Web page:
Andrew Ferguson, director of finance

“The Studio School building will become a resource available to the rest of the College. “We want to retain the Studio School brand and to use its facilities for creative activities such as music and art for the 11-16 age groups. A new head of music has been appointed, Matt Lewis from Robertsbridge, who will work with Michael Wooldridge of the Wurlitzer Academy. Anneliese Dale from the Adapt Theatre group is working on a new strategy which will combine music and theatre.

“Interaction with the community is important”, says Tim Hulme. “We are exploring apprenticeship opportunities with local companies for young people leaving Rye College. We are receiving encouraging community feedback and strong parental support”.

There is still much to tackle in the 12 months left of Tim Hulme’s two year assignment. However, robust management is in place, and finances placed in an improving condition under the eye of Andrew Ferguson, the new director of finance and business. Hulme’s vision of a viable school at the heart of the Rye community looks more sustainable than when he first joined in 2016.

Photos: Kenneth Bird and Rye Academy Trust

There Are 3 Comments

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  1. Daniel carrick says:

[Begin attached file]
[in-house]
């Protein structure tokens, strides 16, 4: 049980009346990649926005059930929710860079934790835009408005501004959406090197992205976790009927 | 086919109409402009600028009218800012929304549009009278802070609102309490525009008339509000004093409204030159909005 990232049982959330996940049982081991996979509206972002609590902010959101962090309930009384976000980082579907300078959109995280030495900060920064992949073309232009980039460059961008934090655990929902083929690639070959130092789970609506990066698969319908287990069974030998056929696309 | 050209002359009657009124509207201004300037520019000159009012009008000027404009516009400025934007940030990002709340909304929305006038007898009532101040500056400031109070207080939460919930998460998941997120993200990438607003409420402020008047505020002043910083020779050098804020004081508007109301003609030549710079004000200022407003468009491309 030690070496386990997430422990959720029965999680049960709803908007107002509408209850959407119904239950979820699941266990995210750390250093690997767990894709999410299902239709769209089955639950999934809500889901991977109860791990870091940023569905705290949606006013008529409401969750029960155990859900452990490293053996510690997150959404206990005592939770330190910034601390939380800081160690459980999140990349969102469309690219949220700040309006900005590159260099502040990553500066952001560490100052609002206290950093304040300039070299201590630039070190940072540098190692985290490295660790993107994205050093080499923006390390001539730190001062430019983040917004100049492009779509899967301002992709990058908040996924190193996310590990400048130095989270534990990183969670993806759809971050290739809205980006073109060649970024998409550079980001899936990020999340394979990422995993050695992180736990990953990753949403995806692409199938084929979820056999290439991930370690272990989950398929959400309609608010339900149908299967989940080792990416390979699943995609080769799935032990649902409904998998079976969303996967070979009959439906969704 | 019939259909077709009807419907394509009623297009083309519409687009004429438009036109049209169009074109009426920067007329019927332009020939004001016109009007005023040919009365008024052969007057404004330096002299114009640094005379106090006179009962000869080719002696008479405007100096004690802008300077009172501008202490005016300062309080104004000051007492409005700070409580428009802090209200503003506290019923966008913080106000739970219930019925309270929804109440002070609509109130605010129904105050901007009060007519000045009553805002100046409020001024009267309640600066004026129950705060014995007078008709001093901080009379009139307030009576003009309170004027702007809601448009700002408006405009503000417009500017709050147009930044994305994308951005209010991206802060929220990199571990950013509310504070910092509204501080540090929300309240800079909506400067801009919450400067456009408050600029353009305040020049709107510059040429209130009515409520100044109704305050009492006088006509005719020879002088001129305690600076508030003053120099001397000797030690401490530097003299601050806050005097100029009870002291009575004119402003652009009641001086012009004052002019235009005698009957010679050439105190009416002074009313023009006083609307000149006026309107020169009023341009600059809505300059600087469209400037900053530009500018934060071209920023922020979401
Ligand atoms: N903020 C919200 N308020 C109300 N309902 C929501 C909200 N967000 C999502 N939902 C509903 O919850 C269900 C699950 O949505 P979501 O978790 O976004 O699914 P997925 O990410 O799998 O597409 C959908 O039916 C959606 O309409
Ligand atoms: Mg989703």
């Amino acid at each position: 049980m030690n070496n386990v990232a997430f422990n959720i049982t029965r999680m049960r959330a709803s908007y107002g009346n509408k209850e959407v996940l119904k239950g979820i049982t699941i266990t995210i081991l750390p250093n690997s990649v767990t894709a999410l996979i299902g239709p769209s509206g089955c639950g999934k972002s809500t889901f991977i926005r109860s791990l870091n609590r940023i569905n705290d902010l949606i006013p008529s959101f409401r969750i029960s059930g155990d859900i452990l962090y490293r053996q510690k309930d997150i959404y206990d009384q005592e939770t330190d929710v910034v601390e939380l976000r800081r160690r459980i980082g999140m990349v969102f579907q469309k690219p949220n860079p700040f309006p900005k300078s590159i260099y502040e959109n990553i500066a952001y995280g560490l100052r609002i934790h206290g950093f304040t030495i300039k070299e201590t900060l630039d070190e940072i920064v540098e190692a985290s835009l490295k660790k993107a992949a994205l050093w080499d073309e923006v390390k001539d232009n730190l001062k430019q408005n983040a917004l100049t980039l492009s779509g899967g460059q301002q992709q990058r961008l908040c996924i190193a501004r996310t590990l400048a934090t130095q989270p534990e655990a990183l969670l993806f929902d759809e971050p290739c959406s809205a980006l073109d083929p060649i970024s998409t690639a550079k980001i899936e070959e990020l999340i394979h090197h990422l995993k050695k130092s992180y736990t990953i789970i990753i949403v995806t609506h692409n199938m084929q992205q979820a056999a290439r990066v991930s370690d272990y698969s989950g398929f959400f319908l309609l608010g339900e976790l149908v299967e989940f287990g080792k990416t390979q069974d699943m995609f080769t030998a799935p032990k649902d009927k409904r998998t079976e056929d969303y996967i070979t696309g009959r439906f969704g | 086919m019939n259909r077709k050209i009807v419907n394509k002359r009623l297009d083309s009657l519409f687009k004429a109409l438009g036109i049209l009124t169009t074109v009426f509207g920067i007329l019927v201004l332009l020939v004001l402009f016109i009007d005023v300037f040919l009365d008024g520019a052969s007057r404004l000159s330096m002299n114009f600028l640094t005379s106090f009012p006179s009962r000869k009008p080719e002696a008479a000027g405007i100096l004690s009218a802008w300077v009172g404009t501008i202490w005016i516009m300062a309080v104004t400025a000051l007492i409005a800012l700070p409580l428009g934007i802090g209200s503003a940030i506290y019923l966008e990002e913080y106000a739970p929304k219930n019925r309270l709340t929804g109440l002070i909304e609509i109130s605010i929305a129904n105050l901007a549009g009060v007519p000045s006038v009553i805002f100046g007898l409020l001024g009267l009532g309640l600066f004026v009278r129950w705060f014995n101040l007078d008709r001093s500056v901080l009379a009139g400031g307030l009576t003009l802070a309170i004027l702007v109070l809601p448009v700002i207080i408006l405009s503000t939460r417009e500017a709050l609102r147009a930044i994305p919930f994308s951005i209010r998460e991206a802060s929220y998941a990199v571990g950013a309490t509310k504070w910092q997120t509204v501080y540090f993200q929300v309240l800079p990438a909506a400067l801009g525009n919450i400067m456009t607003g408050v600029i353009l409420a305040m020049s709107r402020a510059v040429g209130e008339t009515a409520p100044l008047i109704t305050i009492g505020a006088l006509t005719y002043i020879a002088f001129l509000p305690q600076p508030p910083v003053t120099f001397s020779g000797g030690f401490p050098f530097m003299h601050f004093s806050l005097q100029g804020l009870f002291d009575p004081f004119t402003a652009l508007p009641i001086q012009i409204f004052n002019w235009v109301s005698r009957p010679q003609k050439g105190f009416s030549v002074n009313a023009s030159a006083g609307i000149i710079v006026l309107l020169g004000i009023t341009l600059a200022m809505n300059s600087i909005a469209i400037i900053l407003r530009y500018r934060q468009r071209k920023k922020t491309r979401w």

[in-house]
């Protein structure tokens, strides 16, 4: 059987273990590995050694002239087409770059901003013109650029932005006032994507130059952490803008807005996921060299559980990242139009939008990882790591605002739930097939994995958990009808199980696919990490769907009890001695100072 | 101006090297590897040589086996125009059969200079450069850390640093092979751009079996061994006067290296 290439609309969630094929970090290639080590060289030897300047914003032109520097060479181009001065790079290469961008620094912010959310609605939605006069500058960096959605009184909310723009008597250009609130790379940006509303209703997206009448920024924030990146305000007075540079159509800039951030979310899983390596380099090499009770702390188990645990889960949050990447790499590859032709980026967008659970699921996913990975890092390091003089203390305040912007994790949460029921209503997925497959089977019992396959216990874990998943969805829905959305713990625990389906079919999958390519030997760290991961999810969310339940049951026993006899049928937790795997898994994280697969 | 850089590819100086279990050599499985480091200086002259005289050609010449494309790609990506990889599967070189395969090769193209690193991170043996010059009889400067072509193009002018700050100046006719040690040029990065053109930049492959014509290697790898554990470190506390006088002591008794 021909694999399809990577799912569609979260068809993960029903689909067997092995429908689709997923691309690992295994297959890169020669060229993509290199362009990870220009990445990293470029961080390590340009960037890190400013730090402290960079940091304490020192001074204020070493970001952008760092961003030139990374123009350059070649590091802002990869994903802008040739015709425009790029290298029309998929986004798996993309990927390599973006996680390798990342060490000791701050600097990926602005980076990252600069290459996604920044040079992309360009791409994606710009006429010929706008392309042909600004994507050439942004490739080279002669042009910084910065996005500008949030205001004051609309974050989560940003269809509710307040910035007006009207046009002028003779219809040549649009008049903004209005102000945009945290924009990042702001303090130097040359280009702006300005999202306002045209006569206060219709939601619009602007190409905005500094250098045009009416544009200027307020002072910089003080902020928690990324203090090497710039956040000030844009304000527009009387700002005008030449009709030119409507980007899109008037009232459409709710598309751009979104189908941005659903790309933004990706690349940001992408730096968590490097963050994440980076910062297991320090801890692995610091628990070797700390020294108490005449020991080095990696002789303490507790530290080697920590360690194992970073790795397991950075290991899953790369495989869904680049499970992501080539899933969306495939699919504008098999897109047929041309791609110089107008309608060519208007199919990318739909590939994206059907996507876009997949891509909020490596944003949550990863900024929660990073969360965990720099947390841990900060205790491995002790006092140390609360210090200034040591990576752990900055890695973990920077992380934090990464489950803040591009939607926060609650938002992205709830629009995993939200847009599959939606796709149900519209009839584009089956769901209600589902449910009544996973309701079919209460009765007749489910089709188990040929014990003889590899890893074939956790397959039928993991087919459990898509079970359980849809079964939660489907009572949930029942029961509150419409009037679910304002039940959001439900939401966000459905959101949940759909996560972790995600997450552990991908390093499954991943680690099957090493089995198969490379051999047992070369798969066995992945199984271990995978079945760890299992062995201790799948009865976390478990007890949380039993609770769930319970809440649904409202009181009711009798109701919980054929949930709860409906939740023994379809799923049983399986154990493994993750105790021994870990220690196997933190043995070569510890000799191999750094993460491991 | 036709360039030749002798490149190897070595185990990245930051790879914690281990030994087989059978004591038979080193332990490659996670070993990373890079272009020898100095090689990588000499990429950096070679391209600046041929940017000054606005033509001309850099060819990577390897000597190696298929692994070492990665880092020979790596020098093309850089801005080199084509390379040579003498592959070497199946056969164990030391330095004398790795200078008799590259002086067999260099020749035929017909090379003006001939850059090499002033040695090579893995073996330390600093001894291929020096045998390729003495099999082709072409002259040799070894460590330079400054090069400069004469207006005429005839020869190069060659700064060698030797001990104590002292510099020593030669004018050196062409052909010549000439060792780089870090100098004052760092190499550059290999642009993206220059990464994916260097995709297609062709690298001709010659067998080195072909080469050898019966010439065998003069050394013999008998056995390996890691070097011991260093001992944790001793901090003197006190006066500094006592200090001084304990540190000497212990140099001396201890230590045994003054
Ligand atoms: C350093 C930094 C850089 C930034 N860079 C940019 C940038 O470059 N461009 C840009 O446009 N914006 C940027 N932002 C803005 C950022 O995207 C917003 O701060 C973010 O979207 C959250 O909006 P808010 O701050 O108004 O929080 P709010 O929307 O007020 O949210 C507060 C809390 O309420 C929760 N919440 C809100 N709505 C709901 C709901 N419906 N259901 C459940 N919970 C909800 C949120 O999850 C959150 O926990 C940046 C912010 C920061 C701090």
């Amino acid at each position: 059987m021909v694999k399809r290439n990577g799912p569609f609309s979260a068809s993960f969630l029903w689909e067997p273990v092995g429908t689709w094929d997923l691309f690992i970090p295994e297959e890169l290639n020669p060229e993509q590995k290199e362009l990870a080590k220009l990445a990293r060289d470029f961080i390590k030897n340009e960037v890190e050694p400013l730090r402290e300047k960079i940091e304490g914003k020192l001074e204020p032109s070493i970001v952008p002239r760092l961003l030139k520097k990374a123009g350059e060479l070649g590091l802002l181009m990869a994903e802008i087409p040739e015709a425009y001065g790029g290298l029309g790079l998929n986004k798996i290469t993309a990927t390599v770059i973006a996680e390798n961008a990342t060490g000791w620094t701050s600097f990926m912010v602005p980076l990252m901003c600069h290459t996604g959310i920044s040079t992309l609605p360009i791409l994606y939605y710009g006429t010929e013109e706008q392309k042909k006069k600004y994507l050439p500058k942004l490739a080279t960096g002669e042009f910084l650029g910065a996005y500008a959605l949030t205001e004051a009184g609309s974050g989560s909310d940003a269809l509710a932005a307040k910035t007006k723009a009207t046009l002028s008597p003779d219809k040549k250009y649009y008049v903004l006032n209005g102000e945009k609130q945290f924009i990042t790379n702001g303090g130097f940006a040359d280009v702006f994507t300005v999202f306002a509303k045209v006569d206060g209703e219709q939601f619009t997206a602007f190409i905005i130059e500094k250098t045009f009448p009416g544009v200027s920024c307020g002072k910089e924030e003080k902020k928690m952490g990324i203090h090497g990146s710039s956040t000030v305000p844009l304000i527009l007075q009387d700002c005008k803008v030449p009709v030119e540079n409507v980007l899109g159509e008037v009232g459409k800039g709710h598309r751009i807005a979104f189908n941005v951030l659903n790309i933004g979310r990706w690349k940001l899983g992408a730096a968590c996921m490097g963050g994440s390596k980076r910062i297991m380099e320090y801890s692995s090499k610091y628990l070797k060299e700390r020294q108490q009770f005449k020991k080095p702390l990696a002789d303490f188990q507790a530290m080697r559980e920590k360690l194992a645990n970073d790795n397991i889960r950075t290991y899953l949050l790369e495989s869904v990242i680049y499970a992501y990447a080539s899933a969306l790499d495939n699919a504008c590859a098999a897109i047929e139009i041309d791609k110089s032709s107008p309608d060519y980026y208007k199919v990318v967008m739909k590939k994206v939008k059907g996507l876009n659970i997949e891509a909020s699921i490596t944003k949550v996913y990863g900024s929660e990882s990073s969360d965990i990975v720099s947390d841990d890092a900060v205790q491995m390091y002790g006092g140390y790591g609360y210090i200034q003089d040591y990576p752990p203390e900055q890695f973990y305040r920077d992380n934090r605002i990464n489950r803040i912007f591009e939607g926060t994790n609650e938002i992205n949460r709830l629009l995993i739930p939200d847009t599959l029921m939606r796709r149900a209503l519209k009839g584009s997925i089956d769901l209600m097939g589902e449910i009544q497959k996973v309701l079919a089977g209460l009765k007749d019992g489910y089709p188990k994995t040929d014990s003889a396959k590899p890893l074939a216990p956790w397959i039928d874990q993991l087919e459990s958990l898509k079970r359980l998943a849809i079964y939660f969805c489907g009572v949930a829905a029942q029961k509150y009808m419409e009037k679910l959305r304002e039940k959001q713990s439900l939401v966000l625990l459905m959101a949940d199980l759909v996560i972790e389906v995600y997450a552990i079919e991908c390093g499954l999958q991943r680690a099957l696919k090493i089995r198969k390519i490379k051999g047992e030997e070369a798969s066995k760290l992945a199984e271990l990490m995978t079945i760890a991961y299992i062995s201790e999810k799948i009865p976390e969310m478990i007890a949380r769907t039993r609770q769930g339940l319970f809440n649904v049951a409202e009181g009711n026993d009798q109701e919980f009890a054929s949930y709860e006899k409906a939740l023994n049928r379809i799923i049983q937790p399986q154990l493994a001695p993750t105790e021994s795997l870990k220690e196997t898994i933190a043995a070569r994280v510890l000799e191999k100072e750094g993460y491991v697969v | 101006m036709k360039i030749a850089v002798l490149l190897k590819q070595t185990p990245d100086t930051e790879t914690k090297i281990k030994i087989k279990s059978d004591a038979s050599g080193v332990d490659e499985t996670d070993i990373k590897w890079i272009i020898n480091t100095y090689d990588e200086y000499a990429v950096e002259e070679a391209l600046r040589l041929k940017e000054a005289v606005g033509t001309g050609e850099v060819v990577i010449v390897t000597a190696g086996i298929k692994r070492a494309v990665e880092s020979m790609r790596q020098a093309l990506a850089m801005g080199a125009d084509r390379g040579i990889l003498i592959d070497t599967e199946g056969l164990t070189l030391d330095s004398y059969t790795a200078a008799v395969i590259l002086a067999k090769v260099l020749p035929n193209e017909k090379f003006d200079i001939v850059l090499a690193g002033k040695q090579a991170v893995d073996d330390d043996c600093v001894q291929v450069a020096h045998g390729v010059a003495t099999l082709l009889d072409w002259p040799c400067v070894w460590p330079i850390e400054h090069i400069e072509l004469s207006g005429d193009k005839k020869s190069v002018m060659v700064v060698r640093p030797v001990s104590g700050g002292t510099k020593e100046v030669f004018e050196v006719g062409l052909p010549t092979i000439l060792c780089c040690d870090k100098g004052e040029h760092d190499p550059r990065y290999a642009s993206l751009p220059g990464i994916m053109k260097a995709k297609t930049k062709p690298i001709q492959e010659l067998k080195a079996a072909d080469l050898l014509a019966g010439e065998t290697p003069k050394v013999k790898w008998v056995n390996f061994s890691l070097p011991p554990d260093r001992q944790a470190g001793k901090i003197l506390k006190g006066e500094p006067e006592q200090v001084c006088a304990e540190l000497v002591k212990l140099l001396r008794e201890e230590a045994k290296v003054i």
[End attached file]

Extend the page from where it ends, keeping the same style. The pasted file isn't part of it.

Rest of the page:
No academy chain will touch such a small school with debts. Their best hope is that the DFE pays an academy chain to take them.

  2. Nigel Jennings says:

    If small academies are not sustainable only a few years after the model was rolled out then it is probably the case that the model was never going to work. Questions should be asked of the politicians who were responsible for this situation.

    If academies need to merge to achieve economies of scale why not put education back into the hands of the County Council. I suspect that the costs for a County based model will be far lower than the costs to run idividual acadenies. For example you would not need all those well paid finance officers. It would be interesting to see some statistics on costs to see how the systems compare.

    A County based system would also have the financial resources to support new initiatives such as the Studio School through the first years when pupil numbers are low.

  3. Daniel carrick says:

    Whilst small academy schools are disadvantaged because of the number of pupils on the roll and payments associated with this. Rye college took a series of bad decisions that lead it to where it is today. This is then compounded by the fact that once a school is in decline quality teachers no longer wish to work there or parents send their children.

    Being part of a larger academy chain would have meant both the resources in terms of experienced staff and finances were available to reverse this decline quicker.

    I can only see rye being sucked up by a larger academy and when that happens it’s turned into a results factory, so bye bye dance lessons and studio school

    And bye to any level of independence or individuality.